FragileSystems.pdf

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Department
Earth and Ocean Sciences
Course
EOSC 114
Professor
Leah May Ver
Semester
Spring

Description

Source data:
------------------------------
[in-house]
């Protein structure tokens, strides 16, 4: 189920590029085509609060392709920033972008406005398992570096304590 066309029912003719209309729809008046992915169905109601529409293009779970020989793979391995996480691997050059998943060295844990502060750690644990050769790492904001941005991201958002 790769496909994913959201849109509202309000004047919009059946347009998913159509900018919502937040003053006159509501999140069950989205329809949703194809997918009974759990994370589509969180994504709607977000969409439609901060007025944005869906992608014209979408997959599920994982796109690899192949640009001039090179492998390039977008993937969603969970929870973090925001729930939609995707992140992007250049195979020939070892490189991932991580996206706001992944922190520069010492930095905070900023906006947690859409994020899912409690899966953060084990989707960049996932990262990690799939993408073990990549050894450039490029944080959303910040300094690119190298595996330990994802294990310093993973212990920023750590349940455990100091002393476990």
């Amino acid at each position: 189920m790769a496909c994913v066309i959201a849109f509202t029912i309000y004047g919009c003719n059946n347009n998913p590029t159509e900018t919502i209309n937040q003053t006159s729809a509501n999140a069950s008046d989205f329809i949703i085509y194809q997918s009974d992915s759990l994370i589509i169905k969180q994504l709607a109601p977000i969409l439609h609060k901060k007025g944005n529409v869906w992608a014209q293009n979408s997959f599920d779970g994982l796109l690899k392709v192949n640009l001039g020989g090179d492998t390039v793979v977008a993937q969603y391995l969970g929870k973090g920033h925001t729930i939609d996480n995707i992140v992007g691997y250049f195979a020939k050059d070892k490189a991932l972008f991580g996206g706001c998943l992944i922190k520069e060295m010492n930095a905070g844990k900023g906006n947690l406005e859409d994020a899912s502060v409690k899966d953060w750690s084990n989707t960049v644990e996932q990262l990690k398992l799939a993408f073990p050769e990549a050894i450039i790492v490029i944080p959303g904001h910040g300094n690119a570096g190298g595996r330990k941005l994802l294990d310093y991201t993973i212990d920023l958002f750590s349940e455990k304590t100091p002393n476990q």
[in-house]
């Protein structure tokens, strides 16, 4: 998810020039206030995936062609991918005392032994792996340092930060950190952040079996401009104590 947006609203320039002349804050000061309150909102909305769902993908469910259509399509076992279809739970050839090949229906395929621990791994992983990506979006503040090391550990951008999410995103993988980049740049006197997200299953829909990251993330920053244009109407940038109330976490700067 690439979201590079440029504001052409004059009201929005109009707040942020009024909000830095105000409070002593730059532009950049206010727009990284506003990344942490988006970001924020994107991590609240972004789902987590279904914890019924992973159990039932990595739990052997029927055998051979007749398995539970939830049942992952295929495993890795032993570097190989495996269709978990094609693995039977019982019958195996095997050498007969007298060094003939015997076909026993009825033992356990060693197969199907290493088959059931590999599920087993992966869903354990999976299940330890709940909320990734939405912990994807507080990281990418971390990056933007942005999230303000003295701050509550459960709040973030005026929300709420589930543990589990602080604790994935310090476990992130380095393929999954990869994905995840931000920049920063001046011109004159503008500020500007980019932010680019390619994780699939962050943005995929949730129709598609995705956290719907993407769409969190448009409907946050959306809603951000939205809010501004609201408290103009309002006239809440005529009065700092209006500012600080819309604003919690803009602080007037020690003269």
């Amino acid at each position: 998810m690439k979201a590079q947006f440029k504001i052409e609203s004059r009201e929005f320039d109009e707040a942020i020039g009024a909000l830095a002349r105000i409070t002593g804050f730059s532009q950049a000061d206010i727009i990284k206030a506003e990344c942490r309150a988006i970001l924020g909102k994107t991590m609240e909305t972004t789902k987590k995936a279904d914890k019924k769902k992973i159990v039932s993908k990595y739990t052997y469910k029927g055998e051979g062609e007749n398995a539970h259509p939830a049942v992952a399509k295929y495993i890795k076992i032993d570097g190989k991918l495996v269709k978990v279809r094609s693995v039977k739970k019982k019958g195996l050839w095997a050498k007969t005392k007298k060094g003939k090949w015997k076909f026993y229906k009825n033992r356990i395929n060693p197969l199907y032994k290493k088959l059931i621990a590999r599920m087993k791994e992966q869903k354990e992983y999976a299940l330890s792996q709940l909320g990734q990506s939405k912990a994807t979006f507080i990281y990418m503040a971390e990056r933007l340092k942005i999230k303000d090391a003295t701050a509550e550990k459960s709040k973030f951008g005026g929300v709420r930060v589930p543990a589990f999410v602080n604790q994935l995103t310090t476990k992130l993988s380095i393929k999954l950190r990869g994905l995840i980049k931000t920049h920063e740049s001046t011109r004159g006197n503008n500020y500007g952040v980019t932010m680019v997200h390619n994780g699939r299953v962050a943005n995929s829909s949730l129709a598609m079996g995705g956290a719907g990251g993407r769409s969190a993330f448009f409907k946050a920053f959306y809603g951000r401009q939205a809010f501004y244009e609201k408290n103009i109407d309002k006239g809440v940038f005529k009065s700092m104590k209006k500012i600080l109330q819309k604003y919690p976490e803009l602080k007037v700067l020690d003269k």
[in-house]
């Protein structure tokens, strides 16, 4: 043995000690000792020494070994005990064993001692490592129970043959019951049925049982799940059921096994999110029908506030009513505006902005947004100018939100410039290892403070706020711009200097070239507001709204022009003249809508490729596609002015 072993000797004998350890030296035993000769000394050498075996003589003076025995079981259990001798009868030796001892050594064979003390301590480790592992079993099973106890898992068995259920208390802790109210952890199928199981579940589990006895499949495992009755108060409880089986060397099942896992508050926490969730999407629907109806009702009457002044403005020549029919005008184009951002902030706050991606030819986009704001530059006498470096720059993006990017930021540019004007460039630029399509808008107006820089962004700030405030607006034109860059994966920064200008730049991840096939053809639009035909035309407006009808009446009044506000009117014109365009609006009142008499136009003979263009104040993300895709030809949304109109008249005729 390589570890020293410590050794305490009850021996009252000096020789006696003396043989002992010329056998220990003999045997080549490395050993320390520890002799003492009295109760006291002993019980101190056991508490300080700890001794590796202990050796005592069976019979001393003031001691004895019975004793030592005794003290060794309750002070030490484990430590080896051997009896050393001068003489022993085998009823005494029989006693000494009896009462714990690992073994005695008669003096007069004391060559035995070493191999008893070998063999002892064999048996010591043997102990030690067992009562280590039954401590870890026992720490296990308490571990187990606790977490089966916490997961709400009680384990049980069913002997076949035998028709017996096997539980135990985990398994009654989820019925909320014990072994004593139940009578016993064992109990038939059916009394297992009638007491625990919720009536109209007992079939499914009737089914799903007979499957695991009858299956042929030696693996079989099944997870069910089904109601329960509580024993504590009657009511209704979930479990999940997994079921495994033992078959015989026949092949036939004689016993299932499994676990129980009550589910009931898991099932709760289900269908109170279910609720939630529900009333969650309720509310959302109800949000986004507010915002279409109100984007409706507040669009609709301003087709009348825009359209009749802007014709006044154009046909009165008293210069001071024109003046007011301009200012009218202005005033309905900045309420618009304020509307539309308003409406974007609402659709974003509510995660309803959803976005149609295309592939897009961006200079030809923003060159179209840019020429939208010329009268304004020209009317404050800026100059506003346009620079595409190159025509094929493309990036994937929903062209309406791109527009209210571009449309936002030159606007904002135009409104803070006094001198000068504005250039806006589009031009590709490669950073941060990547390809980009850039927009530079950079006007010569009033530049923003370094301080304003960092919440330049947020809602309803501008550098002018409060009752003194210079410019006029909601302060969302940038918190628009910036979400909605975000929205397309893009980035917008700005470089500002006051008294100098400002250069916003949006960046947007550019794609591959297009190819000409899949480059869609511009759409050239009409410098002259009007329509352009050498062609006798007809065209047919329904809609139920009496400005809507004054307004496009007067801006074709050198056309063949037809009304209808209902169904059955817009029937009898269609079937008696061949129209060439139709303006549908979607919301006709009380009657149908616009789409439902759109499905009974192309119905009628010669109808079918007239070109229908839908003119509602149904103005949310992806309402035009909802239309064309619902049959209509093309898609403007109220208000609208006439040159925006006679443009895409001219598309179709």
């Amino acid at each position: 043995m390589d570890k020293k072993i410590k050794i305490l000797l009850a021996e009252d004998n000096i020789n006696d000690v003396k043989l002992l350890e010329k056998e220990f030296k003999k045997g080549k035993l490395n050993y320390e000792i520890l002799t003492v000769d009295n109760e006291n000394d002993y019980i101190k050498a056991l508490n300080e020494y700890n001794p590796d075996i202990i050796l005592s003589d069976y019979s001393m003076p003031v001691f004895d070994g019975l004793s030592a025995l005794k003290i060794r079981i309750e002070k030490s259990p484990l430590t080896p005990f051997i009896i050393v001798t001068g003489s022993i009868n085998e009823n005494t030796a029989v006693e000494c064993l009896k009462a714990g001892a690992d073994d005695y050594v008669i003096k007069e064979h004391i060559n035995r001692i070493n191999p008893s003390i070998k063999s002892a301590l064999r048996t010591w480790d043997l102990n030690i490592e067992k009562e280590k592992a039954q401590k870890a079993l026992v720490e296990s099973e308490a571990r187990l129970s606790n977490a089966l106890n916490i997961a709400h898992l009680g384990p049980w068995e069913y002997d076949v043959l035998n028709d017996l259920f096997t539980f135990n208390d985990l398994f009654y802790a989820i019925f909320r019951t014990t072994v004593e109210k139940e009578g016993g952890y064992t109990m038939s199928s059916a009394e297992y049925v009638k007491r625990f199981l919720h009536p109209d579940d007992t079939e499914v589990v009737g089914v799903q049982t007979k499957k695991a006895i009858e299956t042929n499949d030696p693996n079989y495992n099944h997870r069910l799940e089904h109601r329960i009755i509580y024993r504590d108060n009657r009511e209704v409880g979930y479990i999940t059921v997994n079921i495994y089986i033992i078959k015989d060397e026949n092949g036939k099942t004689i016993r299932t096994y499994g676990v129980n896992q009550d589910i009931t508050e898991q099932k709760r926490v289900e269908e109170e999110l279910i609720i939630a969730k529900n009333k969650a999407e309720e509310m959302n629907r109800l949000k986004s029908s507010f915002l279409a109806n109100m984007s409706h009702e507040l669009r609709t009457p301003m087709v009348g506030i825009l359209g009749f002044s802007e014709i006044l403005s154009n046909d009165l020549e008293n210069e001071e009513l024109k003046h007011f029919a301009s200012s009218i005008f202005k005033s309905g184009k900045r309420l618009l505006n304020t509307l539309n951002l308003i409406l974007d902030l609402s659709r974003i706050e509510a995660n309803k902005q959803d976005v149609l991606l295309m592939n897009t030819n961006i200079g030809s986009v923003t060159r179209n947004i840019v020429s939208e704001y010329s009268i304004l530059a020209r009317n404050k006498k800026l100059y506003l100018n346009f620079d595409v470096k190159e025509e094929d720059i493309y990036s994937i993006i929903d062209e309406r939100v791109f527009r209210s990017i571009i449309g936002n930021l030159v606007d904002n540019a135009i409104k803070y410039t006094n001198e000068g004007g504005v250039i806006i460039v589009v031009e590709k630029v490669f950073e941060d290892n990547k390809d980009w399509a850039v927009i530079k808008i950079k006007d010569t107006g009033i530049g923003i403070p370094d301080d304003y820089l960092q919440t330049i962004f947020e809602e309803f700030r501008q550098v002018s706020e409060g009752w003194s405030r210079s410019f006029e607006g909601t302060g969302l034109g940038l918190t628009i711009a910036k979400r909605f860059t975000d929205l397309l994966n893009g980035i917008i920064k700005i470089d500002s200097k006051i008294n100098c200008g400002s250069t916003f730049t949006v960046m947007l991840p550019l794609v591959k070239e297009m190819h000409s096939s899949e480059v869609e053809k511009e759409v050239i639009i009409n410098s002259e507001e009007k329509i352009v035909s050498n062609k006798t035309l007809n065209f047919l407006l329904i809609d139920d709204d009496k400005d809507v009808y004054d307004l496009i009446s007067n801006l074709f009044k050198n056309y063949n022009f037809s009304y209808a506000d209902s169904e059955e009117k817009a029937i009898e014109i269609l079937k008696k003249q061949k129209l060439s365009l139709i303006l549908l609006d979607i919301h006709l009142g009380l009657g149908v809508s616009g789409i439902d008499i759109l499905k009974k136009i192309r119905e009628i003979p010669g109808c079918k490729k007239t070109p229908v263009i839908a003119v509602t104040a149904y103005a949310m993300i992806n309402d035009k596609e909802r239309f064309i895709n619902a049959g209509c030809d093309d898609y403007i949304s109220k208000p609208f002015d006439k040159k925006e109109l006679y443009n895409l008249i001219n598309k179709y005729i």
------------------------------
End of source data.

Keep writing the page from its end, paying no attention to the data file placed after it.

A Fragile System OVERVIEWNatural cataclysmic events affect the Earth every day and are a normal part of the Earthoceanatmosphere system However thesesame events landslides earthquakes hurricanes tsunami etc can kill people or reduce the quality of life This dichotomy motivates thetitle for this Module Is the Earth a fragile systemTo address this question you start by reviewing the metrics used to describe our world You next look at the materials that make up theEarth ocean and atmosphere Natural processes can be disasters because of their tremendous energy release so you will review thetypes of energy Some disasters such as earthquakes and tsunami propagate as waves which you will study With this background youwill examine the relationship between population growth and the societal impact of natural disasters and make your own decisions aboutwhether the Earth is a fragile systemINSTRUCTIONS and QUIZStudy and make notes based on the following Course Notes and the textbook reading assignments The Learning Goals will allow you toassess your understanding of the key conceptsThis Module will be covered in the Fragile Systems FS Quiz Consult the FAQs for information on taking the Quizzes LEARNING GOALSThe goal of this Module is to prepare you for the Modules that follow namely to help you understand the basic concepts used todescribe different disasters and to help you put disasters into perspectiveUse the following learning goals as a selfassessment tool to help you gauge your understanding of the course material presented in thisModuleAfter you complete this Module you will be able toA Explain what density is and how it relates to stratificationB Explain why disaster scales are based on the OrderofMagnitude concept and interpret graphs with logarithmic scalesC Relate naturaldisaster risk and intensity to frequency return period and consequences costsD Explain how recent disasters were associated with the concentration or dilution of energyE Get the disaster info you need from reliable sourcesF List the 1st and 2nd most common elements in the Earth ocean and atmosphereG Describe how viscosity and compressibility relate to the phase of matterH Be able to diagnose the type of strain by the way a material deformsI Explain why gravity affects motion and energyJ List the 5 types of energy and describe what causes them to varyK Explain with examples how energy conservation applies to natural disasters1 of 42L Describe relationships between force pressure stress strain energy and powerM Describe population growth and explain why it is important for natural disastersN Explain how Earths carrying capacity and overpopulation are related to the fate of the human race and anticipate your role in it ORGANIZATIONA Fragile System contains five Lessons 15 that span the learning goals listed aboveLESSONTOPIC1Natural Disasters are Rare Events2Materials3Energy4Waves and Turbulence5Is the Earth a Fragile System READINGS A Fragile SystemRead all of Chapter 1 A Global and Canadian Outlook on Natural DisastersRead all of Chapter 2 Energy FlowsImportant Notesa Dont memorize any Tables but understand the main points that the Tables illustrateb Figures contain very important information too Read the captions and understand the ideas being illustrated Lesson 1 Natural Disasters are Rare EventsOUTLINERecall that the goal of this Module is to prepare you for the Modules that follow namely to help you understand the basic concepts usedto describe different disasters and to help you put disasters into perspective So lets jump right in and review some of the metrics usedto measure our world and how to quantify the intensity of disasters and their frequency of occurrenceA SI magnitude prefixesB Time measuresC Distance space measuresD Mass matter measuresE DensityF StratificationG Quantifying Rare EventsH Disaster ScalesI Intensity vs Frequency A Magnitude PrefixesThe International System of Units SI specifies the following prefixes to represent various multiples or magnitudes3k kilo thousand 1000 1 x 106M mega million 1000000 1 x 102 of 429G giga billion 1000000000 1 x 1012T tera trillion 1000000000000 1 x 10 2c centi hundredth 001 1 x 103m milli thousandth 0001 1 x 106 micro millionth 0000001 1 x 109n nano billionth 0000000001 1 x 10 FAMILIAR EXAMPLES INCLUDE1 kilometrea thousand metres1 gigabytea billion bytesTo learn more about prefixes and SI units see httpenwikipediaorgwikiSI B TimeThe SI standard for time is the second sOther nonSI time units but accepted for use with SI derived from this standard include1 minute min60 s1 hour h60 min1 day d24 hWe also frequently use other time units that are not standard ie can vary1 year yr36525 d approximately consider year and leap years Note often we use the word annum with its abbreviation ain place of year1 millennium1000 yr1000 aWe can use these time units and prefixes to describe some important events in the Earths evolutionAge of Earth457 billion years457 GaAge of oceans43 GaAge of present ocean basins200 million years200 Ma when supercontinent Pangaea brokeup into the presentdaycontinentsTime before present when life begins38 GaTime can also be used to quantify how many disasters involve a sudden release of large amounts of energy even though the energysupply is initially very slow Thus the energy must first be concentrated but this takes time In the examples in the table below the buildup time is greater than the release timeTable FS1 Time scale of build up and release of energy during natural disastersDISASTERBUILDUPRELEASEEarthquakesyearsminutesVolcanoesdecadesdaysHurricanesmonthsdaysThunderstormshoursminutes3 of 42
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